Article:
Introduction: "I want to believe differently."
The following is an excerpt from chapter 1, taken from here. You can also listen to a reading of the chapter or download a .pdf of the whole chapter here.
I especially appreciate Doug's honesty here, right at the beginning of the book, clearing confessing his faith, but admitting to his unbelief in the prevailing systems of Christianity and struggle to believe differently.
I am a Christian — a theologically trained, church-planting, evangelizing, Jesus-loving Christian. I trust in resurrection, and I seek to join with God in the world. But I have problem, an internal conflict that has only gotten worse in my twenty years of following this faith. It’s the kind of problem I tell others about with great caution and no small amount of anxiety.
I am a Christian, but I don’t believe in Christianity.
At least I don’t believe in the versions of Christianity that have prevailed for the last fifteen hundred years, the ones that were perfectly suitable in their time and place but have little connection with this time and place. The ones that answer questions we no longer ask and fail to consider questions we can no longer ignore. The ones that don’t mesh with what we know about God and the world and our place in it. I want to be very clear: I am not conflicted because I struggle to believe. I am conflicted because I want to believe differently.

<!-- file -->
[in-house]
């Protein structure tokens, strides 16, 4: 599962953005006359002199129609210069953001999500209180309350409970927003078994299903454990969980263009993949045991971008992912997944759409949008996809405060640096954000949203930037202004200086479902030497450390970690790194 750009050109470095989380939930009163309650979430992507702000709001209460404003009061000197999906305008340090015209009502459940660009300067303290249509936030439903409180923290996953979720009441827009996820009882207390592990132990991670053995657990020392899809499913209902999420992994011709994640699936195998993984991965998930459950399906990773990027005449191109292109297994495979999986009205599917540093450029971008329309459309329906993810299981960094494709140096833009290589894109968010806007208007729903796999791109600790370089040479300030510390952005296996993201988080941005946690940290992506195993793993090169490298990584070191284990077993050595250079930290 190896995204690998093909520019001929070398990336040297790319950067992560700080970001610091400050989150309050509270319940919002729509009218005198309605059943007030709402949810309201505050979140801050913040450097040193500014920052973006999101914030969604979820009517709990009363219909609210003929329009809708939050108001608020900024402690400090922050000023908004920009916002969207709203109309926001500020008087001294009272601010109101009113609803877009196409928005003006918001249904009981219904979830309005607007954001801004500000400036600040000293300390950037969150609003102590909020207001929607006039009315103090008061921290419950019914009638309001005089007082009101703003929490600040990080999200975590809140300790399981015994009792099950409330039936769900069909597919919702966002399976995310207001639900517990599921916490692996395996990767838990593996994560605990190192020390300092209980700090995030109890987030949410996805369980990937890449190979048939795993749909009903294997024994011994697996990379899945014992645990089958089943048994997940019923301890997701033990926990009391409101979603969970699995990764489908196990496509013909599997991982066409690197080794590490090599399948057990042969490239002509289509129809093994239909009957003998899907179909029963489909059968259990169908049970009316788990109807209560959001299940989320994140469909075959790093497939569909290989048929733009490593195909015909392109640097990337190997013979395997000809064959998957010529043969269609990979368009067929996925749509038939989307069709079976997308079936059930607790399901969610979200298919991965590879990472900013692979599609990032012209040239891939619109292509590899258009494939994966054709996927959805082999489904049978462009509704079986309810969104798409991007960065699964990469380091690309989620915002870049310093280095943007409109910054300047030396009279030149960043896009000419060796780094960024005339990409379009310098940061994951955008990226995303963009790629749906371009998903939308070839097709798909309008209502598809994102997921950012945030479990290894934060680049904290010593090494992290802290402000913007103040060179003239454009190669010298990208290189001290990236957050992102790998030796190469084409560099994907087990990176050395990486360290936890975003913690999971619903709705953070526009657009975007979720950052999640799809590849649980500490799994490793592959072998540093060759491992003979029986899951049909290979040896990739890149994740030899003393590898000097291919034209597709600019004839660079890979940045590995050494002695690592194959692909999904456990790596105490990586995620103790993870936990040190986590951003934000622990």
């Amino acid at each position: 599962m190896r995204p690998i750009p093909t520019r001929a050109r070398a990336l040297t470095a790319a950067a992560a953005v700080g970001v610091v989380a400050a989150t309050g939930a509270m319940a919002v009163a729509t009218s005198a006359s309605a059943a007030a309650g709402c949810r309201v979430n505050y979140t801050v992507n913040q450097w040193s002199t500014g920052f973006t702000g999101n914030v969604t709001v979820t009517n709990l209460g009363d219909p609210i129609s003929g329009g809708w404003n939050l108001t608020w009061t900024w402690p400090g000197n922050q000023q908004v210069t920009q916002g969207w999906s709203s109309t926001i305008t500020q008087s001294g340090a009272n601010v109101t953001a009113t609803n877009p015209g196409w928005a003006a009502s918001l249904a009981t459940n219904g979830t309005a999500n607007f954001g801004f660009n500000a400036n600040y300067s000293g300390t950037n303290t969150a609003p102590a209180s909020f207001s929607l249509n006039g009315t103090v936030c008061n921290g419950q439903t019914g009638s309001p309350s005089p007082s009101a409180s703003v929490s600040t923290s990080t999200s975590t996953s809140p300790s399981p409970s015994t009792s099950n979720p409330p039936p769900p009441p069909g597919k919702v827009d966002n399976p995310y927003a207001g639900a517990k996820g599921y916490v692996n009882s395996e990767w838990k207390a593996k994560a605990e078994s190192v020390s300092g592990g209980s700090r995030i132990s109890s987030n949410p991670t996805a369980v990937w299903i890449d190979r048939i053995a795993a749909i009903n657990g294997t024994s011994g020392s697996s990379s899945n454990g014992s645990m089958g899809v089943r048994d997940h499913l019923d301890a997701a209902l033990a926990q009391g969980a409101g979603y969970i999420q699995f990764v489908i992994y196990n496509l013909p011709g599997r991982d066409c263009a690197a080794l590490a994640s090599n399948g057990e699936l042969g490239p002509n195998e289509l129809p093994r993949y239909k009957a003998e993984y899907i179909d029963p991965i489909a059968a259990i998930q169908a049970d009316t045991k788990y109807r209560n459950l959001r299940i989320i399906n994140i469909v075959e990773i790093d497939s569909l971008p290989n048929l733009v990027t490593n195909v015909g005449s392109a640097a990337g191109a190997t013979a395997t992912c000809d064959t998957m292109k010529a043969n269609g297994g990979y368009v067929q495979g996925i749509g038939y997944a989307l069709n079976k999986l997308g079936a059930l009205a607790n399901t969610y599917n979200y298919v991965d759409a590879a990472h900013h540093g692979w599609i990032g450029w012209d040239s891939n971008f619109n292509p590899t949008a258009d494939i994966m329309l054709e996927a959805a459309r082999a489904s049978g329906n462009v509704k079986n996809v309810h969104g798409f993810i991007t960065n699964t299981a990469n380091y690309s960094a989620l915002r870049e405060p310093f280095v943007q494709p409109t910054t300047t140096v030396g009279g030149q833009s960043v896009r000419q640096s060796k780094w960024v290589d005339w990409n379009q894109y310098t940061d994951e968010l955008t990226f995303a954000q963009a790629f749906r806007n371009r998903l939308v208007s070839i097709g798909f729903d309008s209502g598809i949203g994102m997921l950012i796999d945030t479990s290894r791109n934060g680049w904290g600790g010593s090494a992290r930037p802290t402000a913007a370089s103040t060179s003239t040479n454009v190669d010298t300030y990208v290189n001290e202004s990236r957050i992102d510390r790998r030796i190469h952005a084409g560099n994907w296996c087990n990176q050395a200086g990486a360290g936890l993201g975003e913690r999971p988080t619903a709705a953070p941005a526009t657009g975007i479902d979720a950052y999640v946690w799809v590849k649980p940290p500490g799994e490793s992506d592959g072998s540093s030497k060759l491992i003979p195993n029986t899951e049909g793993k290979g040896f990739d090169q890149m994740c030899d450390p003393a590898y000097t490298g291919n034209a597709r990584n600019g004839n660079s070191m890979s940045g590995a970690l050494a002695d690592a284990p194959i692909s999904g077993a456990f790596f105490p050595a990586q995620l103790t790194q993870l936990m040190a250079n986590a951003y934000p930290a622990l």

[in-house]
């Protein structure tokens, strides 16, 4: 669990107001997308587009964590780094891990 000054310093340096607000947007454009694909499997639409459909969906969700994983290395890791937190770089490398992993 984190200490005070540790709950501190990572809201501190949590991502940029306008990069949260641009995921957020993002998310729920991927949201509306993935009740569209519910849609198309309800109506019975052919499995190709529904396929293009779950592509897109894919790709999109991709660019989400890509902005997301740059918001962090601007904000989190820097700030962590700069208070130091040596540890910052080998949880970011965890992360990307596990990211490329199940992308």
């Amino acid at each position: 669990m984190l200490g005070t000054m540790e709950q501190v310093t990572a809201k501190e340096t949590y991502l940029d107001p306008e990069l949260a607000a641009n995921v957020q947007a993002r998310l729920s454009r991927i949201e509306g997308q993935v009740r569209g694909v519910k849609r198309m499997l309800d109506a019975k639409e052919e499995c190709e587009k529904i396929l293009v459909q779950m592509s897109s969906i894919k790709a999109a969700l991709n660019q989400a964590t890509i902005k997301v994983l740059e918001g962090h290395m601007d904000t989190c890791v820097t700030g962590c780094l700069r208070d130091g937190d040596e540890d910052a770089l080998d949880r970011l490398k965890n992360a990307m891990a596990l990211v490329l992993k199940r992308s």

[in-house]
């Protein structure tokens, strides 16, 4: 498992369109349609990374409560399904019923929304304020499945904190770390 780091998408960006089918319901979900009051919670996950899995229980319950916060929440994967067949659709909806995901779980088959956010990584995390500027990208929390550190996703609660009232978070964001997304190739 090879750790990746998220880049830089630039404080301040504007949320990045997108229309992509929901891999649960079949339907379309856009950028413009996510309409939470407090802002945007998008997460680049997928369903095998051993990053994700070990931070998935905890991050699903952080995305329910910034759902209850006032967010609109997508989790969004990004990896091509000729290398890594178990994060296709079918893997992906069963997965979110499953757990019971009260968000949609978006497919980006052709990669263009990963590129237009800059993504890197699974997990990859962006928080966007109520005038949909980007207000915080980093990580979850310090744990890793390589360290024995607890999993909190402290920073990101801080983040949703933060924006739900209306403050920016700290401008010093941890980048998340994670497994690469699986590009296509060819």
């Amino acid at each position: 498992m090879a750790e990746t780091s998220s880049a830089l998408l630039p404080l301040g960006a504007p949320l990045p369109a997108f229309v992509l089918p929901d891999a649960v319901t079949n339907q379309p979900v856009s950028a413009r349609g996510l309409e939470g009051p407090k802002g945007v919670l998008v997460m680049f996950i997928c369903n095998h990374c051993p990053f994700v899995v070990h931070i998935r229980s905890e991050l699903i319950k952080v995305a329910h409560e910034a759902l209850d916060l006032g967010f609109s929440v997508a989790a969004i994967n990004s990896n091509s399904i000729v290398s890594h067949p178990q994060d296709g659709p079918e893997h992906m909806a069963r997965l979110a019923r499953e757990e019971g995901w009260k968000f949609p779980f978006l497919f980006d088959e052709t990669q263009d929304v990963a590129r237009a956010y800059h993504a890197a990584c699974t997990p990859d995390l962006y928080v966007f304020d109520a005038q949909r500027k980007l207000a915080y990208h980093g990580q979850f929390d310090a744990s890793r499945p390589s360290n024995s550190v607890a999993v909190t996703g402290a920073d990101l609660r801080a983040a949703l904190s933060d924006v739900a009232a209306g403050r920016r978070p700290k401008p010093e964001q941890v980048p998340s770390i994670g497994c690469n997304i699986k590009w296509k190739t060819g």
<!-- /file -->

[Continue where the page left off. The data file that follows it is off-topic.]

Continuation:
Have you felt this tension before, between loving Jesus, but not loving Christianity? Where has it led you? What particular parts of the "versions of Christianity" do you struggle with, disagree with, or give you problems? Is it possible to be a Christian but not believe in Christianity? How will that affect your involvement in church and with other Christians?
Perhaps the most important questions are, if you have felt this tension, how have you successfully resolved it or found answers? Where do you find hope, even within Christianity? Obviously in the book Doug goes on to offer, as the subtitle states, "a hope-filled, open-armed, alive and well faith for the left-out, left-behind and let-down." But it may be important first to recognize that there are many who love Jesus, but are feeling beat down and disappointed with the versions of Christianity that are commonly offered.